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A Pencil and a Space Pod
The next morning, my mom told me that she had a lot of errands to run after she took the younger twins to our grandma’s. Trying to act casual, I said, “Ricardo and I are going to the park to play basketball and will probably just hang out at one of our houses afterwards.”
“That was easier than I thought it would be,” said Ricardo as we pushed our bikes out of the garage. We took off on our bikes down the street. King’s Kastle was a few miles away. It was the farthest distance I or Ricardo had ridden. We arrived at the restaurant close to noon as the lunch crowd was growing.
“Check out the roof.” I pointed up at the castle’s fake towers. The towers were cut outs positioned all along the edge of the roof and they were large enough to conceal Buddy if he was up there. “Buddy could easily hide up there with no one bothering him.”
“We’ll have to get up there somehow,” Ricardo said.
“Let’s go inside and see if we can find some stairs.”
We parked our bikes and walked in the front door. A hostess greeted us. “Welcome to King’s Kastle, just the two of you?”
“We’re just catching up to my parents,” I said. “They’re already seated.” I pointed at a random table in the back of the restaurant where sat a couple who looked to be my parents age. “I see them over there. Thanks.”
We walked past the hostess and into the dining room. Scattered throughout the restaurant were knight armor, swords, jousting sticks, and medieval costumes. On one side of the dining room, there was a large round table where they hosted parties. It looked as though they were getting ready for a birthday party. There was a plastic king’s crown and a bag of party favors at each seat. Tied to the chairs were balloons with knights, swords, and shields printed on them.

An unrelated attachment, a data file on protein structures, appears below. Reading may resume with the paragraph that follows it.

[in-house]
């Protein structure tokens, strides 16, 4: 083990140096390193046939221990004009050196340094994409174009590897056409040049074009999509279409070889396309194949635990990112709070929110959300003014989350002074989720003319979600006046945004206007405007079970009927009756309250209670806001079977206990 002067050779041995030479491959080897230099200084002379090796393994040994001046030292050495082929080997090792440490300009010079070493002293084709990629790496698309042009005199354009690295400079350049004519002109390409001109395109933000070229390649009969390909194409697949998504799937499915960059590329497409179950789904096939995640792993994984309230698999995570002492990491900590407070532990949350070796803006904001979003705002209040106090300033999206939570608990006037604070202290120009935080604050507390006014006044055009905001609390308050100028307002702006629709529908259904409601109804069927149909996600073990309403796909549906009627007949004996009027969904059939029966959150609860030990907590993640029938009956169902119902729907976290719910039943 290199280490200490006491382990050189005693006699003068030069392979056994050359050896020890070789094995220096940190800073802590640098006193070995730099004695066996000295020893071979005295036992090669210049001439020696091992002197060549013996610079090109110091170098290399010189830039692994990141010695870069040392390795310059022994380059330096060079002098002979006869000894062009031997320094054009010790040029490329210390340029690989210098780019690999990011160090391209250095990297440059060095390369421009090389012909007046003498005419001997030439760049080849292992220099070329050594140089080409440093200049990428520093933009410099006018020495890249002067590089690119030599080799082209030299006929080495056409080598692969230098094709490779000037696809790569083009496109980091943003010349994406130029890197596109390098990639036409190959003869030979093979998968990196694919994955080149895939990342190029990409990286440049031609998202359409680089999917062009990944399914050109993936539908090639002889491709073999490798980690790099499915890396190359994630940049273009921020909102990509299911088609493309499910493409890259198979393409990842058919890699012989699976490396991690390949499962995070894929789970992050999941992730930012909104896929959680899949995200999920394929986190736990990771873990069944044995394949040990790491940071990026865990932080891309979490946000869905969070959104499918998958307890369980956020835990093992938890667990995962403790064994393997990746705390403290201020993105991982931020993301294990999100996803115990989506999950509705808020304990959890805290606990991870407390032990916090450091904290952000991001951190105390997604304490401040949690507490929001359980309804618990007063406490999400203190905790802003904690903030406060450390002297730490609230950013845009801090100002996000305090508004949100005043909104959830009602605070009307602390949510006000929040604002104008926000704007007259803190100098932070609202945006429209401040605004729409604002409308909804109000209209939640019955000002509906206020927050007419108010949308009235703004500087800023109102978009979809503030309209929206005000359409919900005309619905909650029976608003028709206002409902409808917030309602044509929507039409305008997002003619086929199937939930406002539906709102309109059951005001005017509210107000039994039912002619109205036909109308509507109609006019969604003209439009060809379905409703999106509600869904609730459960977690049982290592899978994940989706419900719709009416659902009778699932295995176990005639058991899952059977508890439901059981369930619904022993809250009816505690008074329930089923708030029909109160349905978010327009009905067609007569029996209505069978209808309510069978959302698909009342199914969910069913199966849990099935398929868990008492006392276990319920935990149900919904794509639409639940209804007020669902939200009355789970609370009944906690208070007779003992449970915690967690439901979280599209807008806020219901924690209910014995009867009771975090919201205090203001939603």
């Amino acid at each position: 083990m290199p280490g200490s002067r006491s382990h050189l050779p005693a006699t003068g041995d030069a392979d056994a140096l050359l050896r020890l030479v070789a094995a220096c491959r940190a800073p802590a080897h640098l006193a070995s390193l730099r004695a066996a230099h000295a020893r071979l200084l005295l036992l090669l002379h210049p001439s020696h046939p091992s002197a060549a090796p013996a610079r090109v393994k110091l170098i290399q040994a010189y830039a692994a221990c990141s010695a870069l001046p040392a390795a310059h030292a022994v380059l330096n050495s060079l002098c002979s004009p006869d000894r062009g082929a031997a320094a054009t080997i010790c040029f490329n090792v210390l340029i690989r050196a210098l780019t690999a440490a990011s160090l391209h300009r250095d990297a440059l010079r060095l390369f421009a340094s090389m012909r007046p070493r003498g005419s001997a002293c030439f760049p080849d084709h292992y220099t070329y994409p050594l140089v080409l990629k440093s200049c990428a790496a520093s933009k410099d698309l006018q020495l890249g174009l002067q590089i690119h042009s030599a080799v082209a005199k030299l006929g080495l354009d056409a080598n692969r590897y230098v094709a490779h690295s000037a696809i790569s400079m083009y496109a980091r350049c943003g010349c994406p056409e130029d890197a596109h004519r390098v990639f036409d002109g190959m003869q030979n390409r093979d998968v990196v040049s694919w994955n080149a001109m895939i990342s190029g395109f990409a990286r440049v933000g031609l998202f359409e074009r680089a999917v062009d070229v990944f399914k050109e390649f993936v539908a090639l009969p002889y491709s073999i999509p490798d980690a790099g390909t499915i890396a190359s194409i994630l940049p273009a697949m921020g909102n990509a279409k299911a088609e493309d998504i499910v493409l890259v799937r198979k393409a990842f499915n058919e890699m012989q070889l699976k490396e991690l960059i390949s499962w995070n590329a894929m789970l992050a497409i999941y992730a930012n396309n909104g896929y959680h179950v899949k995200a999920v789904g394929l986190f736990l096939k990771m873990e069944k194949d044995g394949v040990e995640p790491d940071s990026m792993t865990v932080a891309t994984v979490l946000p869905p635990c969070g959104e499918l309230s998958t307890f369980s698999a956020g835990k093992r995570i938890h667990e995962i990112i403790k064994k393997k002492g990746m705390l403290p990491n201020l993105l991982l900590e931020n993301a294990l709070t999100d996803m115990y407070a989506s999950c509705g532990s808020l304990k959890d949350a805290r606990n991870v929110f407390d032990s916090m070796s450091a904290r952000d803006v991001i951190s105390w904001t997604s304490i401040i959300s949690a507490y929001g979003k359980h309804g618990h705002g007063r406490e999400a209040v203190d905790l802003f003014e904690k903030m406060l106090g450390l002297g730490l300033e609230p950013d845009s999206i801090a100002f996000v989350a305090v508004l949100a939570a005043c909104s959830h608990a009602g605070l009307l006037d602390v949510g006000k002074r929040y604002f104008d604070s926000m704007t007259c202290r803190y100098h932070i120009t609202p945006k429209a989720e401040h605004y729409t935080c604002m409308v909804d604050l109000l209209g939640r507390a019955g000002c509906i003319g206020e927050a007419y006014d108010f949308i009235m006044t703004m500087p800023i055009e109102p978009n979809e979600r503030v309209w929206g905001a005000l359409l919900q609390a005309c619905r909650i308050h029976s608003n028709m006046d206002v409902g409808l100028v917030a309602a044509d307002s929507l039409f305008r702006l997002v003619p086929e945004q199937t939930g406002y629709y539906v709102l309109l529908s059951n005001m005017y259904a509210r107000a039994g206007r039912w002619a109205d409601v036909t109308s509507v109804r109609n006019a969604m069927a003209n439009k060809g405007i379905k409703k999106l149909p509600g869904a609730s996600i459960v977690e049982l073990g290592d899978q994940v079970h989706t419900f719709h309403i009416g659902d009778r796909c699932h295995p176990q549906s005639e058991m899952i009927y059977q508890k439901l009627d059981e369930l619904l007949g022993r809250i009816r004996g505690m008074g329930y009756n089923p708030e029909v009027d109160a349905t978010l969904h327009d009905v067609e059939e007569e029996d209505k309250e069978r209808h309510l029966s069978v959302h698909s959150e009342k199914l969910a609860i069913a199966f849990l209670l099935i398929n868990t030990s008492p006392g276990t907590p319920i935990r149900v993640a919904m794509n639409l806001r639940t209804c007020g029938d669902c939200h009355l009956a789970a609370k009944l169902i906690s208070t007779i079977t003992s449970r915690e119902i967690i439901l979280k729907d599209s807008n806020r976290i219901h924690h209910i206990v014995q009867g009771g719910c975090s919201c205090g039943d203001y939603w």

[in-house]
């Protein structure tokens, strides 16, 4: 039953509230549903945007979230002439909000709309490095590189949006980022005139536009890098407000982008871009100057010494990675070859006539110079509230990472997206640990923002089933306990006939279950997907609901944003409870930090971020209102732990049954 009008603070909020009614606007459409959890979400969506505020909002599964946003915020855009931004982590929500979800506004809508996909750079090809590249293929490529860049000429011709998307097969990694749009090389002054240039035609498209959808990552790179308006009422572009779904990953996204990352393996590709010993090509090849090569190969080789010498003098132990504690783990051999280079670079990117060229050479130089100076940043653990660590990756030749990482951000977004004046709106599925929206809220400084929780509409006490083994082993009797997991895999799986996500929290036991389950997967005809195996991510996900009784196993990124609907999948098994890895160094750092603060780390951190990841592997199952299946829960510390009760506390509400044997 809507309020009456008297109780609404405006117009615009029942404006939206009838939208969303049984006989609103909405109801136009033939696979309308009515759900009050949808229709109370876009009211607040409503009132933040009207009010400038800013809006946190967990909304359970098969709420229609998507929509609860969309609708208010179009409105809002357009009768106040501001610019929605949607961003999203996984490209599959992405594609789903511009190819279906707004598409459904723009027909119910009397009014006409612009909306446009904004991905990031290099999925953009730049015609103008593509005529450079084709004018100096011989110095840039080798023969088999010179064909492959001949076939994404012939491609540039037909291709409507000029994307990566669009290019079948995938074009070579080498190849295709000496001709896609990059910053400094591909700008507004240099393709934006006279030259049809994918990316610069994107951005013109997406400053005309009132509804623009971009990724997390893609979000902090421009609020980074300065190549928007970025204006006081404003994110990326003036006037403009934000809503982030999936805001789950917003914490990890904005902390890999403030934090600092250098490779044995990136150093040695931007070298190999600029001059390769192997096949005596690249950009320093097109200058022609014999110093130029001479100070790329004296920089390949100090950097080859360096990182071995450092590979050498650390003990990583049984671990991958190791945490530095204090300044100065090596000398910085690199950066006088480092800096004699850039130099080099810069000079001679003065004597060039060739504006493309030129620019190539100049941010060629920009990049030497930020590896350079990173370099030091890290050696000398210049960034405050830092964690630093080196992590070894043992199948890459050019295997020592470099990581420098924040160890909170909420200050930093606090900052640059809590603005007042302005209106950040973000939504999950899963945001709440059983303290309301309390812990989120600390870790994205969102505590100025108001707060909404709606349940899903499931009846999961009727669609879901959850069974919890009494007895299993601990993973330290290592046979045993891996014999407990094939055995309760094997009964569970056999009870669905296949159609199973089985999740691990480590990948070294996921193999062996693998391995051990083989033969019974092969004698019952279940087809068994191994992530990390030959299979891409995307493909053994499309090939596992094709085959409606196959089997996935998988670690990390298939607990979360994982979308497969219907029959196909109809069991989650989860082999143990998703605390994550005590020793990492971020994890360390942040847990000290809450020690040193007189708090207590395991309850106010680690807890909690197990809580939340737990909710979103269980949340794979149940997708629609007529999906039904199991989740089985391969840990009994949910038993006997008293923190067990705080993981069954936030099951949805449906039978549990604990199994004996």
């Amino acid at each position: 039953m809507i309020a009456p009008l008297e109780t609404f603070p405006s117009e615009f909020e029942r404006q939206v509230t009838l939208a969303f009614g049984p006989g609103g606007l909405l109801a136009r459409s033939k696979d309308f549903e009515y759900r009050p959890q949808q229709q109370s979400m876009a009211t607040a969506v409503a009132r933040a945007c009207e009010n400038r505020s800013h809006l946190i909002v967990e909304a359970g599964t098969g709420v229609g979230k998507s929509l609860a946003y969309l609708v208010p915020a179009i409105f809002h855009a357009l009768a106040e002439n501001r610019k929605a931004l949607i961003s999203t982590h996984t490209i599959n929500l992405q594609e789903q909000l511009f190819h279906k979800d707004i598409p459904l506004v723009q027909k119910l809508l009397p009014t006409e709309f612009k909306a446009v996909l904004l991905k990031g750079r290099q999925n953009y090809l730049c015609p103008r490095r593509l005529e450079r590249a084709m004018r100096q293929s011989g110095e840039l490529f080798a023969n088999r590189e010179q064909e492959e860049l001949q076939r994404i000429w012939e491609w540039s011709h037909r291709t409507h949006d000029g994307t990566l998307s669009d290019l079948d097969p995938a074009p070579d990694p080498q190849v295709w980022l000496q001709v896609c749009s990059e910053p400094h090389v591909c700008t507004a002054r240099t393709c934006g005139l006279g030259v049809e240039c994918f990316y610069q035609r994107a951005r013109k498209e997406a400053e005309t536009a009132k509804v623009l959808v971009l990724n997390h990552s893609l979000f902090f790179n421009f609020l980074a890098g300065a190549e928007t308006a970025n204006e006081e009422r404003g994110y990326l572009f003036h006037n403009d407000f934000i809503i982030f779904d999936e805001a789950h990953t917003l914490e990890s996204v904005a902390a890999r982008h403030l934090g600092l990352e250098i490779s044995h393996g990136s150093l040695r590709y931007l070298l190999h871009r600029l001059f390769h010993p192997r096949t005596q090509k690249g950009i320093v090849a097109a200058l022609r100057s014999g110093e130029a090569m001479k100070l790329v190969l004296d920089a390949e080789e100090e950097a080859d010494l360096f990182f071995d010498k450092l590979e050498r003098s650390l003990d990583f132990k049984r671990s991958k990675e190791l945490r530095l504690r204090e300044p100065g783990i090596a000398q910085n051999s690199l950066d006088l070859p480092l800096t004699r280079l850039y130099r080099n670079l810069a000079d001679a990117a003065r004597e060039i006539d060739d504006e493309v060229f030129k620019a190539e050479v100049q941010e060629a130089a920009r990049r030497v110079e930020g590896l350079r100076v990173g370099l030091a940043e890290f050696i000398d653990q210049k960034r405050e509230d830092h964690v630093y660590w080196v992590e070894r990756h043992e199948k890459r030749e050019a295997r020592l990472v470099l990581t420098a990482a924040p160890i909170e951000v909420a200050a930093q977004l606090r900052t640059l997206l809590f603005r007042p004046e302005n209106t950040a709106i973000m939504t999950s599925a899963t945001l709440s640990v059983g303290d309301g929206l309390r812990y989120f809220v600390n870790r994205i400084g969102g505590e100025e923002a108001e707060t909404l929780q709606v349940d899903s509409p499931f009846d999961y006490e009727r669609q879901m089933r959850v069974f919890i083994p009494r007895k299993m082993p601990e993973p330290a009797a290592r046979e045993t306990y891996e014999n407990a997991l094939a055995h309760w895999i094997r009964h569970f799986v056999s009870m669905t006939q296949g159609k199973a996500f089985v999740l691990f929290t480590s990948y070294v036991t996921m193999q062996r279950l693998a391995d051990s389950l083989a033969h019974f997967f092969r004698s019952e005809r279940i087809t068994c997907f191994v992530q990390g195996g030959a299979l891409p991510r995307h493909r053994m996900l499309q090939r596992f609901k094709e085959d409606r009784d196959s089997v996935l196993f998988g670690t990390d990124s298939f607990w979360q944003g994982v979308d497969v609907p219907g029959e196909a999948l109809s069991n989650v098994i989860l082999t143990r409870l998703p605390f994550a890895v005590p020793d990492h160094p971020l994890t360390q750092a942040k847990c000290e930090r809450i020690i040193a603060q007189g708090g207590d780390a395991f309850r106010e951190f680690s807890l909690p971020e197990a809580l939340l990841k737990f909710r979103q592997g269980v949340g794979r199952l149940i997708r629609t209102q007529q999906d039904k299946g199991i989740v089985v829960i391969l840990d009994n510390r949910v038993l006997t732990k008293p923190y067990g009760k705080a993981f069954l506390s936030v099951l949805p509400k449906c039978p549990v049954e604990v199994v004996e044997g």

In the middle of the restaurant was a giant statue of a knight fighting a dragon. I had known it was there before, but when my eye caught it this time, I flinched and thought for a second it was Buddy.
“What about over there?” Ricardo pointed to a hallway.
We quickly shuffled to the hallway. At the end was a set of stairs. Without anyone looking we followed the stairs that led us straight to the roof access door.
I slowly opened the door to the roof as not to alarm Buddy if he was there. We walked out onto the flat roof. Surrounding the edge of the roof were the backs of fake, flat castle spires and towers.
We walked around large air conditioning units and other bulky machinery.
“Buddy,” I called out. “Buddy, where are you?”
Ricardo and I looked everywhere on the roof, but no Buddy.
“Sorry, Drake. He’s not here.”
“I should’ve known,” I said with a shrug. “I drew a smart dragon, not a dumb one that would mistake a fake castle for a real one. C’mon, let’s go.”
As we got back inside and to the bottom of the stairs, a waiter came down the hallway and spotted us. “Hey, what were you kids doing up there? You’re not allowed up there. Get back to your table.”
“Yes, sir. We got lost finding the bathroom,” I said as Ricardo and I walked right past a restroom door that read, King’s Throne. Across the hall another door read, Queen’s Throne.
Outside, we got back on our bikes. “Even if we do find him,” Ricardo said, “what’ll we do with him?”
“I don’t know, but we need to find a way to hide him or…”
“Or what?” Ricardo asked.
“You know, make him disappear. I mean if I made him appear, maybe I can make him disappear.”
“Sounds logical. You brought the drawing with us. What if you tear up the paper or burn it or something like that?” suggested Ricardo.
“Hmmm, that might work, but it might also do something not so good,” I said. “I mean, if I tear up the paper, Buddy could disappear, or he could get ripped up into pieces. Or he could keel over on the spot and land on some people or fall off a building. If I burn it, he could catch on fire and…” The thoughts were not pleasant.